Friday, October 30, 2015

Month of Fear - Danse Macabre

It's my final piece, and the final day of Month of Fear!

When I was younger I spent a lot of time at my younger sister’s ballet recitals. Though most of it was a snooze-fest for me, the best performance was the little kids who had absolutely no coordination but were trying their damndest. This inspired my Danse Macabre piece, which I didn’t research much, but I’m sure obviously translates to “Dances Adorably”. I started with a mummy but as these characters devolved it didn’t really fit anymore, I would like to try and add it in for the classic horror film superfecta.

Tuesday, October 27, 2015

Month of Fear Appreciation Post

Artists (counterclockwise from top left): Sam Guay, Jenna Kass, 
Tim Paul, Rovina Cai, Serena Malyon, and Shannon Knight

As we turn the corner from crisp chill October to downright cold November we see the end of another Month of Fear. I've loved working on this project for the past three years. It's always so inspiring to see the work of other incredible artists and it pushes me to make the best art I possibly can. It's our final week this week, with the theme Danse Macabre, so catch one last look at Month of Fear!

Friday, October 23, 2015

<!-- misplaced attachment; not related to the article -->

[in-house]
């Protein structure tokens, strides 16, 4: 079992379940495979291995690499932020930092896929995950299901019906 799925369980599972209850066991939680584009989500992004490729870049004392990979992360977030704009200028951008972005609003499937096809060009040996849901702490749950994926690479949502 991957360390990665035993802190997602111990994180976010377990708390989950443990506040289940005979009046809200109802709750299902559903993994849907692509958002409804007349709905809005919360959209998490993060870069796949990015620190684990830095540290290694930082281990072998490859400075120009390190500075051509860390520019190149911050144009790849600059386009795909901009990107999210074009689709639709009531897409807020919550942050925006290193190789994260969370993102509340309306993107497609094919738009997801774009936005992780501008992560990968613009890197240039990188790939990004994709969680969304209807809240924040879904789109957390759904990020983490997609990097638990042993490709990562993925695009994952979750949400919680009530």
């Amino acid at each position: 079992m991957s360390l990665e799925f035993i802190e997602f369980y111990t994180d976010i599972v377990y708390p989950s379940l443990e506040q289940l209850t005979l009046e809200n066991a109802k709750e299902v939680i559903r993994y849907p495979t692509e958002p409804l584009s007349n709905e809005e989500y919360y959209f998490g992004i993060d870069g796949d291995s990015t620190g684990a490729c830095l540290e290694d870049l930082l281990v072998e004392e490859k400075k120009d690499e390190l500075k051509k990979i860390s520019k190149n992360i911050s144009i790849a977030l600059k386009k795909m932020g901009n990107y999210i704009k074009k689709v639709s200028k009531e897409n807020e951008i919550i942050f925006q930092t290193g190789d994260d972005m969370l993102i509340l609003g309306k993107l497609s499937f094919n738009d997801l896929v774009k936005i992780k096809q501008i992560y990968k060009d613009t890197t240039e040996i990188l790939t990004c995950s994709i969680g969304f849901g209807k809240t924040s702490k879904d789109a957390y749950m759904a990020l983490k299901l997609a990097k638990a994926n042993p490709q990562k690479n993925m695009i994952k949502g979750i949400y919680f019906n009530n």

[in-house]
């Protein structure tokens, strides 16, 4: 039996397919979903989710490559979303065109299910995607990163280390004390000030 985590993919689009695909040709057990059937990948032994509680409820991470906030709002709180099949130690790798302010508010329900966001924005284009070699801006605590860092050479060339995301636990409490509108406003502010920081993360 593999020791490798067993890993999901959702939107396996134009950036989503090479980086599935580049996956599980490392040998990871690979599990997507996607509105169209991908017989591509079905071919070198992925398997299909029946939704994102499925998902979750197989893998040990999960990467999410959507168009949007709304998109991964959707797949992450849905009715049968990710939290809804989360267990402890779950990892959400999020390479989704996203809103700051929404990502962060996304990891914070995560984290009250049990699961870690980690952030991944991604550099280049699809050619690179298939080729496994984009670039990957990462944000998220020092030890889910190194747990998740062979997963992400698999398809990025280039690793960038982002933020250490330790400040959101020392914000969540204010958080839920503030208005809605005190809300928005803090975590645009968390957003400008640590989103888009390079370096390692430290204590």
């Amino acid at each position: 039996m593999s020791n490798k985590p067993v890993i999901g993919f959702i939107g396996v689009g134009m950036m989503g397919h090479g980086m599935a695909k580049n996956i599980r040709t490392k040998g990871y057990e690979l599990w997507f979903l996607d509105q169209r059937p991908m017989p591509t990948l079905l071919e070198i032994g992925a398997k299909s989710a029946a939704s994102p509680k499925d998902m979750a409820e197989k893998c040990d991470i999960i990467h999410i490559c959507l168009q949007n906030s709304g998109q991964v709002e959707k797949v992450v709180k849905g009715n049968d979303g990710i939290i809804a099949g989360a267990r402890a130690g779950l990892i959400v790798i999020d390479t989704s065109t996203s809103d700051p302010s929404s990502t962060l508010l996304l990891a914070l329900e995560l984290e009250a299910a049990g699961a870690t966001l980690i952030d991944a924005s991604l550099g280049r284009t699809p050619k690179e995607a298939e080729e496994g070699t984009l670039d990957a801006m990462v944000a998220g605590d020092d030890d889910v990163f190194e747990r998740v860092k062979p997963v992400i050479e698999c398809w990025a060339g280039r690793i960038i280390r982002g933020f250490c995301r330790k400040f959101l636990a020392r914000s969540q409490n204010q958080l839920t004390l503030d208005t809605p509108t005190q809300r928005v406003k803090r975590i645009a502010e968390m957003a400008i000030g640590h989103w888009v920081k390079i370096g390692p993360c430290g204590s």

Month of Fear - What Lies Beneath?

This week's Month of Fear challenge was What Lies Beneath? I made a box that opened with multiple panels to reveal different pieces of anatomy. There's a brain made of cork with thoughts pinned to it; a ribcage made of paper covered a heart painted on a stone; a stomach embroidered full of knots. The lid of the box is indented with a silhouette.

Sunday, October 18, 2015

Month of Fear - Mirrors

Month of Fear is back in excellent form! This week's challenge is Mirrors, which led me into learning about the various death beliefs of the Victorians. Text reads:

Immensely obsessed with death, the Victorians believed that mirrors in the homes of the deceased needed to be covered to prevent the departed soul from being trapped behind the glass, unable to pass over.
The Victorians also believed that if a mirror in your home fell and broke of it’s own accord, it was a portent that someone in the home was going to die.

Cut paper on mirrors mounted in a handmade board book, measures 4.5 x 4.5 inches.